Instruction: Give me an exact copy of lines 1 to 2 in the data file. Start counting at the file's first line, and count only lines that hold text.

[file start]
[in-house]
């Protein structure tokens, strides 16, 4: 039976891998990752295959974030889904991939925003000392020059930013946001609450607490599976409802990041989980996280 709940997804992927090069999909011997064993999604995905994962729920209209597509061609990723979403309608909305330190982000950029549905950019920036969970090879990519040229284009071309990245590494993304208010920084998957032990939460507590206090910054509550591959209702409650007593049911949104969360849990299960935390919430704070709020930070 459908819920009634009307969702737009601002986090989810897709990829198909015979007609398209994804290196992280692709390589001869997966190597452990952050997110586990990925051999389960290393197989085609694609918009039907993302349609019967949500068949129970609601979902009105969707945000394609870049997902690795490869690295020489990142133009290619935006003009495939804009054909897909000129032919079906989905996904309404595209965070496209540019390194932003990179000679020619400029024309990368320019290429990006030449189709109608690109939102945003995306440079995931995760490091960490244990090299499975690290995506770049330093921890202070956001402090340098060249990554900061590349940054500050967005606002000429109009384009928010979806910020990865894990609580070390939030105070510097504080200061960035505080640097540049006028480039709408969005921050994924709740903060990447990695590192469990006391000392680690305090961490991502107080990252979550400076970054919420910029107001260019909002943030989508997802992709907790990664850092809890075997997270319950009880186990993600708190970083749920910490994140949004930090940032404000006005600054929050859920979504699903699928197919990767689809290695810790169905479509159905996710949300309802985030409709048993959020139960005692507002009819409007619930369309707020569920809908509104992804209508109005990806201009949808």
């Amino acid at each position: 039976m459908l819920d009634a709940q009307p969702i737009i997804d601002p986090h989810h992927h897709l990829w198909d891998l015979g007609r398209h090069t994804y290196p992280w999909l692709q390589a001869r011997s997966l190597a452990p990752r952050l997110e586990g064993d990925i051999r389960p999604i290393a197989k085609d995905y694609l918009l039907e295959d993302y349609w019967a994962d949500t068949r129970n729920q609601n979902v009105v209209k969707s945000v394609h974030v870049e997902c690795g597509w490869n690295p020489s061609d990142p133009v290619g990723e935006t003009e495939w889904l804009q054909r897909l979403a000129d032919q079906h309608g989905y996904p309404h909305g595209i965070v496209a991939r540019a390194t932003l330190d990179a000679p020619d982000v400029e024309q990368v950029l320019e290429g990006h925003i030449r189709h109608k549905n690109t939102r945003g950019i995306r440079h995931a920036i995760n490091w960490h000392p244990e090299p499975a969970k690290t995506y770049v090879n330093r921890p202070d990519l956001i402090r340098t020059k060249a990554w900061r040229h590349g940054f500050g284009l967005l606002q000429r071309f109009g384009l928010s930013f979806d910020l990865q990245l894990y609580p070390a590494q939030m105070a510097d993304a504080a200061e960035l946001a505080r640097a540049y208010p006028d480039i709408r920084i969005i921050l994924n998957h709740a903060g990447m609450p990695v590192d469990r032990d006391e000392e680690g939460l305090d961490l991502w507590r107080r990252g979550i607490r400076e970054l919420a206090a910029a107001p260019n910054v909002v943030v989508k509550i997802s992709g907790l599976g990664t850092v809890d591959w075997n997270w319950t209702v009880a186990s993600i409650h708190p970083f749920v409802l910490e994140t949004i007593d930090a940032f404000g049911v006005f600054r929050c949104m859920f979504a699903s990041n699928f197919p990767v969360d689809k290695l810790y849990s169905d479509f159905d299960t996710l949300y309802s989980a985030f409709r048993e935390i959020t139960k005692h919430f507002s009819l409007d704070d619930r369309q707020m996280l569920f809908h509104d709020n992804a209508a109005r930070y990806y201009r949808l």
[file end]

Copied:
[in-house]
């Protein structure tokens, strides 16, 4: 039976891998990752295959974030889904991939925003000392020059930013946001609450607490599976409802990041989980996280 709940997804992927090069999909011997064993999604995905994962729920209209597509061609990723979403309608909305330190982000950029549905950019920036969970090879990519040229284009071309990245590494993304208010920084998957032990939460507590206090910054509550591959209702409650007593049911949104969360849990299960935390919430704070709020930070 459908819920009634009307969702737009601002986090989810897709990829198909015979007609398209994804290196992280692709390589001869997966190597452990952050997110586990990925051999389960290393197989085609694609918009039907993302349609019967949500068949129970609601979902009105969707945000394609870049997902690795490869690295020489990142133009290619935006003009495939804009054909897909000129032919079906989905996904309404595209965070496209540019390194932003990179000679020619400029024309990368320019290429990006030449189709109608690109939102945003995306440079995931995760490091960490244990090299499975690290995506770049330093921890202070956001402090340098060249990554900061590349940054500050967005606002000429109009384009928010979806910020990865894990609580070390939030105070510097504080200061960035505080640097540049006028480039709408969005921050994924709740903060990447990695590192469990006391000392680690305090961490991502107080990252979550400076970054919420910029107001260019909002943030989508997802992709907790990664850092809890075997997270319950009880186990993600708190970083749920910490994140949004930090940032404000006005600054929050859920979504699903699928197919990767689809290695810790169905479509159905996710949300309802985030409709048993959020139960005692507002009819409007619930369309707020569920809908509104992804209508109005990806201009949808």